In a quiet corner of southern Singapore, a ray of hope is growing slowly. A Hopea sangal in Pasir Panjang's Hort Park is only 15 years old - a mere infant of a tree.
But on its branches and those of its few "siblings" lies the responsibility of populating the country with the forest giant, which can grow up to 40m tall. They are descendants of what was believed to be the last tree of its kind here, a 150-year-old specimen felled illegally in 2002.
However, in a fortunate turn of events, five more have been found since then - three in Bukit Timah Nature Reserve in 2005, and two others in Nee Soon Swamp Forest in 2014. All are believed to be more than a century old.
Yet, there are still fewer than 20 known mature Hopea sangal trees in Singapore. But with more young specimens being nurtured, they could one day help fill forests here.
At first glance, though, the 4m-tall plant in Hort Park, with its scrawny trunk and sparse foliage, looks nothing like the towering sentinel it will one day become.
But it will not have to depend solely on the winds to spread its seeds (pictured below). The National Parks Board (NParks) is lending a hand, with some tender loving care in its nurseries.
WINGS OF HOPE
NParks' efforts have borne fruit.
Seeds salvaged from the Hopea sangalin Changi have been nurtured into saplings and some have taken root in various places. For instance, visitors to the Singapore Botanic Gardens' Learning Forest may spot two Hopea sangal saplings along the SPH Walk of Giants.
What happened to the Changi tree?
•Botanists find an old tree growing in a tree conservation area in Changi, where permission must be sought from the National Parks Board (NParks) before it can be cut down. It is identified as the Hopea sangal, once thought to be extinct here.
•Mr N. Sivasothi - a research officer at the Raffles Museum of Biodiversity Research in the National University of Singapore (NUS)- discovers the tree has been felled when he comes across its stump.
•DTZ Debenham Tie Leung Property Management Services claims it chopped down the tree in view of public safety as it was termite-infested and had been struck by lightning.
•Botanist Shawn Lum, then vice-president of the Nature Society (Singapore), refutes DTZ's claims, saying the tree had still been healthy.
•NParks takes DTZ to court for flouting the Parks and Trees Act as well as for failing to secure a permit to fell a rare tree in a gazetted conservation area.
•DTZ is ordered to pay $76,035 to the state as compensation for the loss of the Hopea sangal tree. The company is also fined another $8,000 for illegally felling the tree.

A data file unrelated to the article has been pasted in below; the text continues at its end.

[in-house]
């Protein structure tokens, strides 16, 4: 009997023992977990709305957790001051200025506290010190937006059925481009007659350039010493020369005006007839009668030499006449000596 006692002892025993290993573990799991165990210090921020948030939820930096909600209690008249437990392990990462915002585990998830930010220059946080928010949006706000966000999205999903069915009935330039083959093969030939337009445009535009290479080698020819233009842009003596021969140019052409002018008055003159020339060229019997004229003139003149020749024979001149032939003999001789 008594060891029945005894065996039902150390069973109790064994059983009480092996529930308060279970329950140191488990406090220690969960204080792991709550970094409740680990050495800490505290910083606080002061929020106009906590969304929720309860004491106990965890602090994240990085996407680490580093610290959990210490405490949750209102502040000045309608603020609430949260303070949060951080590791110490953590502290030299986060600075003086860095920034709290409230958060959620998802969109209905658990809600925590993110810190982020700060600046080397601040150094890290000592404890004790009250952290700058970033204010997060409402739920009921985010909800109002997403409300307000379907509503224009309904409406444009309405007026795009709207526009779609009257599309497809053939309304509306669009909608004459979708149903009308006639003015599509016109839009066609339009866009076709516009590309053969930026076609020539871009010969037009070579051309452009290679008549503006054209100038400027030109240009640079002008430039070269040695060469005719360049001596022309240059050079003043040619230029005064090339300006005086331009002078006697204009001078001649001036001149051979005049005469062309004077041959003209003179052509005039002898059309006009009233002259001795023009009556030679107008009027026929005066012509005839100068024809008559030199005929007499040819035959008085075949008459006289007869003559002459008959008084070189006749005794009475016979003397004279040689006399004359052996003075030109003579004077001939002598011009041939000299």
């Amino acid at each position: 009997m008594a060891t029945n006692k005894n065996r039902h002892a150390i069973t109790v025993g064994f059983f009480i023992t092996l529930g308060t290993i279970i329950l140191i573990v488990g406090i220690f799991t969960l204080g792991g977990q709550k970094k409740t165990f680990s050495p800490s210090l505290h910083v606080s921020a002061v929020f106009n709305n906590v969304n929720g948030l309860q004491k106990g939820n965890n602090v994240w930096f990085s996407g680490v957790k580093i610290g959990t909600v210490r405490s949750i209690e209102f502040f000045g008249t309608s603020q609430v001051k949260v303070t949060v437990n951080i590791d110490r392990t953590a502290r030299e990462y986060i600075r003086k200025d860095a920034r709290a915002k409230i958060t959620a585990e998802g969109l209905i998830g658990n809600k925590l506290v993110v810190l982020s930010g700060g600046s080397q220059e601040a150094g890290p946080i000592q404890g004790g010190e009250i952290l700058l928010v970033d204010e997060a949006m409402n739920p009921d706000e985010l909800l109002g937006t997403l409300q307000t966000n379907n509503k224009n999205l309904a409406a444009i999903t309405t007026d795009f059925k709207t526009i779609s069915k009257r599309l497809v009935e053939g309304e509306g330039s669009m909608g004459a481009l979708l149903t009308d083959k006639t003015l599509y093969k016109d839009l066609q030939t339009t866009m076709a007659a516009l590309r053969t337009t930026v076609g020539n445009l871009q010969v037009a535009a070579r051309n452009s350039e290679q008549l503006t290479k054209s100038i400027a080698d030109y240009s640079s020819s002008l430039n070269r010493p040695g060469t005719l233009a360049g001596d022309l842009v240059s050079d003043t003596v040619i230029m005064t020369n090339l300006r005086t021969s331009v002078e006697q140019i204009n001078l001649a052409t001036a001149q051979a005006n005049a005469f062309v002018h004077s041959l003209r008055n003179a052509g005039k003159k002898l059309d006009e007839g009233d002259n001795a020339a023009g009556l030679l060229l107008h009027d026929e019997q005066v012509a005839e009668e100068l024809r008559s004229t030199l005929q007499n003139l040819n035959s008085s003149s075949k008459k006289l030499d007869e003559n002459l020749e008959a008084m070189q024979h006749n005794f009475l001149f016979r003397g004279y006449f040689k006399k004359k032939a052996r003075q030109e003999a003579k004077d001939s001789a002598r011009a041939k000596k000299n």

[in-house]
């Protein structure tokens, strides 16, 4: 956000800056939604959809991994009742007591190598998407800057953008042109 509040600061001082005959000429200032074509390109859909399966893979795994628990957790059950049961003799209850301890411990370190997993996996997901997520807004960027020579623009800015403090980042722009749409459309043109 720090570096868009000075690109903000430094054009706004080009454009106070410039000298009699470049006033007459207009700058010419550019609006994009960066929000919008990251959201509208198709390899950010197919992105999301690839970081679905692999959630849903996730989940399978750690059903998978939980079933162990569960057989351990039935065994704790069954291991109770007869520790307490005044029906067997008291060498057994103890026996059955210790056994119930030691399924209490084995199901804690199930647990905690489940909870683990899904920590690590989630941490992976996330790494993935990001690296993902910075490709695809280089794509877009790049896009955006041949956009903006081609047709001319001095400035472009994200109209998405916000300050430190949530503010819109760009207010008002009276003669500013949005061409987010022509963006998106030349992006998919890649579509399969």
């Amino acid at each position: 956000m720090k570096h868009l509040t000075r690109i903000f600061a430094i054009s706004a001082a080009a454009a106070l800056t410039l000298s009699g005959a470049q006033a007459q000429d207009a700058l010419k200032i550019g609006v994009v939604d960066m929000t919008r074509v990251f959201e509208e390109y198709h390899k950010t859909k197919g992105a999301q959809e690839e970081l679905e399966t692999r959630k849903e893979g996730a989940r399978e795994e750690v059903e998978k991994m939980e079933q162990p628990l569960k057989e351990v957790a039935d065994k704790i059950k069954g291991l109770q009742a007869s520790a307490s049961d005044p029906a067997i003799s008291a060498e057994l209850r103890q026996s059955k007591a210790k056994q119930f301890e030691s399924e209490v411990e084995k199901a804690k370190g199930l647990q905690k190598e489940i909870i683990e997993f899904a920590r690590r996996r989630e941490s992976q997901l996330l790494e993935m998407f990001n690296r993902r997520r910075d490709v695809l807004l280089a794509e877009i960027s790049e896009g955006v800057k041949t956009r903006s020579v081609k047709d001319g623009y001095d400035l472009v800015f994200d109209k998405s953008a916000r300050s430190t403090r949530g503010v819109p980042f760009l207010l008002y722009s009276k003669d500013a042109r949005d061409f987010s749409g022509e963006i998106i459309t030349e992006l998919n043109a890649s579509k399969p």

•NParks sets up a volunteer group to decide how the wood from the tree can be used.
•The committee decides nine pieces of wood will be sculpted into artworks by artists from the Sculpture Society.
•Sculptures find a home at the Singapore Zoo.
•Then Minister Mentor Lee Kuan Yew plants a 1m-tall Hopea sangal sapling in his Tanjong Pagar constituency. This sapling is one of several presented to NParks' Pasir Panjang Nursery by the Nature Society (Singapore) after the tree is felled.
•Amendments to the Parks and Trees Act to introduce stiffer fines to protect trees are passed in Parliament. Those found guilty of cutting down any tree with a girth exceeding 1m in a designated tree conservation area, vacant land, national parks and nature reserves, could be fined up to $50,000, up from $10,000.
•Sculptures made from the logs of the original Changi tree can still be seen at the zoo entrance. Cross-sections of the trunk can also be viewed at the Lee Kong Chian Natural History Museum in NUS and at the Changi Museum.
•Sources: Infopedia, ST Archives, Habitatnews
The Hopea sangal is a critically endangered tree usually found in pristine forests, said Dr Adrian Loo, director of the terrestrial division at NParks' National Biodiversity Centre. It has been found in peninsular Malaysia, Myanmar and Thailand. In 2002, Singapore was added to the list - botanists found one tree growing in Halton Road in Changi.
Before scientists had time to study the tree, which was 35m tall with a girth of 3.3m, it was chopped down by DTZ-Debenham Tie Leung Property Management Services. The reckless act had members of the public, as well as nature and heritage groups, up in arms.
Known commonly as chengal pasir or chengal mata kuching, the tree is believed to have given Changi its name.